I met friends for breakfast recently who were excited that on the same day they were leaving town for three weeks of vacation in the U.K. As we talked we agreed that planning trips is not much different than planning your financial success.
The first thing you do is determine where you want to go. Notice you don’t first determine your mode of transportation. You determine exactly where you want about the same time as you answer the question when you’re going to get there. You have a willing mind and a good deal of interest in being somewhere other than home at a particular time. When you have the money you believe this is something you can do. You don’t believe the task is impossible. Depending on how much time you have will help you determine how you are going to get from here to there.
When it comes to financial planning too many Americans get stuck in their belief the job is way too difficult. This is especially the case when you have a fundamental belief system that math is not your strong suit. So let me encourage you bless yourself with a new attitude. Just as you know you can take a vacation make up your mind that you can determine what you need to do so that you can afford to make work optional. Answer these questions for yourself. You deserve it.
- At what age after 65 would you like to make work optional?
- Assuming you were retiring at that age today, before taxes how much money do you need monthly in today’s dollars?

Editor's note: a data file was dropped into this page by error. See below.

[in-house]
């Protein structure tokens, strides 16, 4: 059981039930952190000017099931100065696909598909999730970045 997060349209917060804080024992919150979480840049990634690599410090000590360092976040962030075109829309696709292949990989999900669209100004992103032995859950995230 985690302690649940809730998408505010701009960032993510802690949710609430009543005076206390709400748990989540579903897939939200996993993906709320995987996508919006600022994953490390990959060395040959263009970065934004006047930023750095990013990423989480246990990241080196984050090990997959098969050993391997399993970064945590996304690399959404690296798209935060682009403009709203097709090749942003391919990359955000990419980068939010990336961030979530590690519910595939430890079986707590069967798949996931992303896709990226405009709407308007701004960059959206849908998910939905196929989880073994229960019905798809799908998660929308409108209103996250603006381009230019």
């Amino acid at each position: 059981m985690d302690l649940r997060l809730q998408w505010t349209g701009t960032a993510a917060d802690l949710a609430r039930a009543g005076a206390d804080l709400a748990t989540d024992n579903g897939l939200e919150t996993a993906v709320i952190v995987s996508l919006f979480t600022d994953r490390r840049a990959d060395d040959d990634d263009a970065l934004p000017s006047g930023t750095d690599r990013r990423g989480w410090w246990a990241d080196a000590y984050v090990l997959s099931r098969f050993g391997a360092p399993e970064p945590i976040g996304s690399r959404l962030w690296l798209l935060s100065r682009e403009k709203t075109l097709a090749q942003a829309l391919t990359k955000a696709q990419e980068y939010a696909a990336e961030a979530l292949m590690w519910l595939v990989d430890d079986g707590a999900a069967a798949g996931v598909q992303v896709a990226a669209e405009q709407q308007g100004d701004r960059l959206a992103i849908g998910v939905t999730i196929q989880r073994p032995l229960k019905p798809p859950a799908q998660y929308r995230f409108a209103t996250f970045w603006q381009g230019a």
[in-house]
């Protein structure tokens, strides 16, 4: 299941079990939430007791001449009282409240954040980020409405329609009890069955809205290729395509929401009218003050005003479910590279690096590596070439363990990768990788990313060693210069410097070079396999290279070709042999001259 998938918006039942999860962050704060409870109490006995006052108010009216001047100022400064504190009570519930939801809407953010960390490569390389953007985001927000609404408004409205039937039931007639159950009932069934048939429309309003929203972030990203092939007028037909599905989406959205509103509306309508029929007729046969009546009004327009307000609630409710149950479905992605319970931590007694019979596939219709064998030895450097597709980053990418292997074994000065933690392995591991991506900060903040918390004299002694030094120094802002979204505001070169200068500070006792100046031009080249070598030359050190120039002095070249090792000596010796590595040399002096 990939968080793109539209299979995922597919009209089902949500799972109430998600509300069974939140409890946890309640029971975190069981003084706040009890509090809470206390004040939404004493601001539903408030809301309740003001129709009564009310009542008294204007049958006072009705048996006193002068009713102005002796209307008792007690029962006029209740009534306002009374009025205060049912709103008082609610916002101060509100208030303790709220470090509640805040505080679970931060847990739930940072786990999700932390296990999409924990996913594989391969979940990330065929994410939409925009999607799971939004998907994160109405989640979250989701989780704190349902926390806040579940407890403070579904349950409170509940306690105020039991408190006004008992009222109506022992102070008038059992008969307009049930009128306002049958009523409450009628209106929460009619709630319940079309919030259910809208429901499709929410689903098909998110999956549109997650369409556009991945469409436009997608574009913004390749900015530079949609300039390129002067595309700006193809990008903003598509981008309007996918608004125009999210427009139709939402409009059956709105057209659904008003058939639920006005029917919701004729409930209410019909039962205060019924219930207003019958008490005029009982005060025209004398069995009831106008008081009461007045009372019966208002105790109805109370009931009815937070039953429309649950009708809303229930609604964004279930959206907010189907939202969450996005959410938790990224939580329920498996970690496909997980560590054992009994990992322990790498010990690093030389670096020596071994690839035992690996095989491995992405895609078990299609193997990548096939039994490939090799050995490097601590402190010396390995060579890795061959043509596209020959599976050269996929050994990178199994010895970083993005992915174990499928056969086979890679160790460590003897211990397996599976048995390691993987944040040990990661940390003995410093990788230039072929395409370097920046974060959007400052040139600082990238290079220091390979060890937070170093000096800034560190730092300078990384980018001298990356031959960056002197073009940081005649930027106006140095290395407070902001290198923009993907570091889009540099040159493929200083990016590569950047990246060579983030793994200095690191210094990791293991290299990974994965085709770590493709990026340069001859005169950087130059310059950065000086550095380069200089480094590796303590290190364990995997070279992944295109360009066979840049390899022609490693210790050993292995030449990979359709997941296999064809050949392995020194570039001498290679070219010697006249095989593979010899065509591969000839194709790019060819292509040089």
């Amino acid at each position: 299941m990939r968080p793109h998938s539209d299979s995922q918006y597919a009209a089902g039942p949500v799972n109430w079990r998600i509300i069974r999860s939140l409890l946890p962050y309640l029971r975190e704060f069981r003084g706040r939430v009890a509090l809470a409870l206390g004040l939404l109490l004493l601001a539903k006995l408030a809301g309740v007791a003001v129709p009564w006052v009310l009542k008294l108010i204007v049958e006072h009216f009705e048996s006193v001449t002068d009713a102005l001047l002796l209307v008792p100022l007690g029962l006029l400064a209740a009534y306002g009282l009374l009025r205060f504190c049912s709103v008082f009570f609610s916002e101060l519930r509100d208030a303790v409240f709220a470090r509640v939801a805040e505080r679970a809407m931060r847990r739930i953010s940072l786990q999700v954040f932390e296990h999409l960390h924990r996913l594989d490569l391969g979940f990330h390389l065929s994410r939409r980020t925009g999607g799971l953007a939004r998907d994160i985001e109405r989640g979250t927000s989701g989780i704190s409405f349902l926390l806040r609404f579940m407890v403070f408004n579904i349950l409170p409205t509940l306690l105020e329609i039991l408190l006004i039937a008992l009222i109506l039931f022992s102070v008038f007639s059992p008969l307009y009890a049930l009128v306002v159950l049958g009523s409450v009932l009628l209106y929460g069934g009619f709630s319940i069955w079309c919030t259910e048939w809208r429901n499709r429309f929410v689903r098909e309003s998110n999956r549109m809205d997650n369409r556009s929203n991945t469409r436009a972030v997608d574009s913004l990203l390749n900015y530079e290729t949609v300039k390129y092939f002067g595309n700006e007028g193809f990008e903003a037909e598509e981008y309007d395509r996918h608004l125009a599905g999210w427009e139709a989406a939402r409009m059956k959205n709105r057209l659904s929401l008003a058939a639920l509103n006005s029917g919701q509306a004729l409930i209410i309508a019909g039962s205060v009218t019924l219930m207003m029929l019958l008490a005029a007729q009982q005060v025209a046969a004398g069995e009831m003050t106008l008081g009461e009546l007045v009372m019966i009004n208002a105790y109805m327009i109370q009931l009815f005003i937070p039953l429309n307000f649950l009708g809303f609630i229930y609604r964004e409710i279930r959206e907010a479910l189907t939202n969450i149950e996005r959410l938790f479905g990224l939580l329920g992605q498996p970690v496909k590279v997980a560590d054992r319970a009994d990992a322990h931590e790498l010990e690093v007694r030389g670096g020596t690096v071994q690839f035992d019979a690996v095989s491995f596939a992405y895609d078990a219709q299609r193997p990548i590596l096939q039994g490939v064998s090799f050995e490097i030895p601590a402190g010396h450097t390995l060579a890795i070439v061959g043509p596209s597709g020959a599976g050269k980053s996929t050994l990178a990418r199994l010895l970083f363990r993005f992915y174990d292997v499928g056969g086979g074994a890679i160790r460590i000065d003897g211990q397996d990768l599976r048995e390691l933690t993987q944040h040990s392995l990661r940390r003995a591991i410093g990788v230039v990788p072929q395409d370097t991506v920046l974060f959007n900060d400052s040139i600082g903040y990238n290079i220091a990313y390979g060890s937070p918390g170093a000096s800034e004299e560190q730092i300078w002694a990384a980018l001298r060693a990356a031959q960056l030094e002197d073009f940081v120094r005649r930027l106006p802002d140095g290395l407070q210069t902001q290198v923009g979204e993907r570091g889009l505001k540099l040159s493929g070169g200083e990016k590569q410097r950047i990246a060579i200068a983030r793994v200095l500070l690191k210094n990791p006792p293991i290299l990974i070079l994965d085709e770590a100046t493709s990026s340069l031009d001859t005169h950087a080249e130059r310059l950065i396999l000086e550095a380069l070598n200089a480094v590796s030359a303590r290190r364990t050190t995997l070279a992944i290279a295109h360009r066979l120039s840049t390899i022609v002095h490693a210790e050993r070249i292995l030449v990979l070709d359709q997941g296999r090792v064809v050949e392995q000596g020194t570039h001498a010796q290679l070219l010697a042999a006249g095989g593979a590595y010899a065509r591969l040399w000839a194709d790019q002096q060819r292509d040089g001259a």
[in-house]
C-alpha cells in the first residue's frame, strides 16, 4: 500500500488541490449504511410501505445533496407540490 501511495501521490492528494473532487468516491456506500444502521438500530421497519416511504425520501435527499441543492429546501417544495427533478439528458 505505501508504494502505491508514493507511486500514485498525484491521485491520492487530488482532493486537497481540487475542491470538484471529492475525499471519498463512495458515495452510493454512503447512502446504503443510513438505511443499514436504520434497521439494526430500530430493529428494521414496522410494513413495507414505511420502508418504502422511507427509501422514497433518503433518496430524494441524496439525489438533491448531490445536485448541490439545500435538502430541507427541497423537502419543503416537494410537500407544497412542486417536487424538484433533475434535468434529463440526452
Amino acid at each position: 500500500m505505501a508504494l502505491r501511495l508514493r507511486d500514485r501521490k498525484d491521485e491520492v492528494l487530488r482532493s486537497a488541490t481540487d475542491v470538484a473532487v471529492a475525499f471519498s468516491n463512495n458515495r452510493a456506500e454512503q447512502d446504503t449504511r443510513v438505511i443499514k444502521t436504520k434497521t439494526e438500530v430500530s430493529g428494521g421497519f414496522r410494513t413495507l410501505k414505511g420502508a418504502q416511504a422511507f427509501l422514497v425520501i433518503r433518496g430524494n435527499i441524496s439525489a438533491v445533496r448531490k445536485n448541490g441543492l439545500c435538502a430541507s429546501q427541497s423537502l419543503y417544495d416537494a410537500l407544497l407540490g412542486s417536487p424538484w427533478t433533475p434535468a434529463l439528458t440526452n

- Apply this simple formula. Whether one or two people are working, say the household income you want to duplicate is $100,000. What income do you expect from Social Security? We’ll assume Social Security will be $30,000, so with that income the difference needed is $70,000. Assuming the yield or withdrawal speed limit you set is 4% per year, multiply $70,000 x 25 to see your goal in 2017 dollars is $1,750,000. Now for the first time you can see your target. If you have a lot of time to pass before you intend to make work optional you may find your target is well over $3,000,000. But the point is to recognize as precisely as possible when you want to have how much money show up. Like planning your vacation, it is a job only you can tackle. It’s not like junk mail that simply shows up in the mailbox.